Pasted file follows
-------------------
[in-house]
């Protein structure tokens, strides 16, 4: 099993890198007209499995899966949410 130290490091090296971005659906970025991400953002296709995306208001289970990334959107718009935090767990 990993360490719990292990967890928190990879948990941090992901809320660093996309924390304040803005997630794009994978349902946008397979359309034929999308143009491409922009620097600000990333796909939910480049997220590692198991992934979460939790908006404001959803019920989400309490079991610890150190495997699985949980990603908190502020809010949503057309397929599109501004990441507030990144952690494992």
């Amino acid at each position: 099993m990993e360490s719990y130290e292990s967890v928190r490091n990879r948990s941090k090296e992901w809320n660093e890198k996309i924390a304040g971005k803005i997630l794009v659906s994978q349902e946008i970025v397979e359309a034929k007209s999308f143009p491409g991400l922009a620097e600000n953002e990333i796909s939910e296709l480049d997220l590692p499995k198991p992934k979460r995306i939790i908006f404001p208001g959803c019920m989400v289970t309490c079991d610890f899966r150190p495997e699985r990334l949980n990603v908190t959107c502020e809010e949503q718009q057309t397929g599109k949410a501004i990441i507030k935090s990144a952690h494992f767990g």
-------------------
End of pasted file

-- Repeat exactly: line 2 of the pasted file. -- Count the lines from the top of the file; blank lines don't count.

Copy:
């Protein structure tokens, strides 16, 4: 099993890198007209499995899966949410 130290490091090296971005659906970025991400953002296709995306208001289970990334959107718009935090767990 990993360490719990292990967890928190990879948990941090992901809320660093996309924390304040803005997630794009994978349902946008397979359309034929999308143009491409922009620097600000990333796909939910480049997220590692198991992934979460939790908006404001959803019920989400309490079991610890150190495997699985949980990603908190502020809010949503057309397929599109501004990441507030990144952690494992």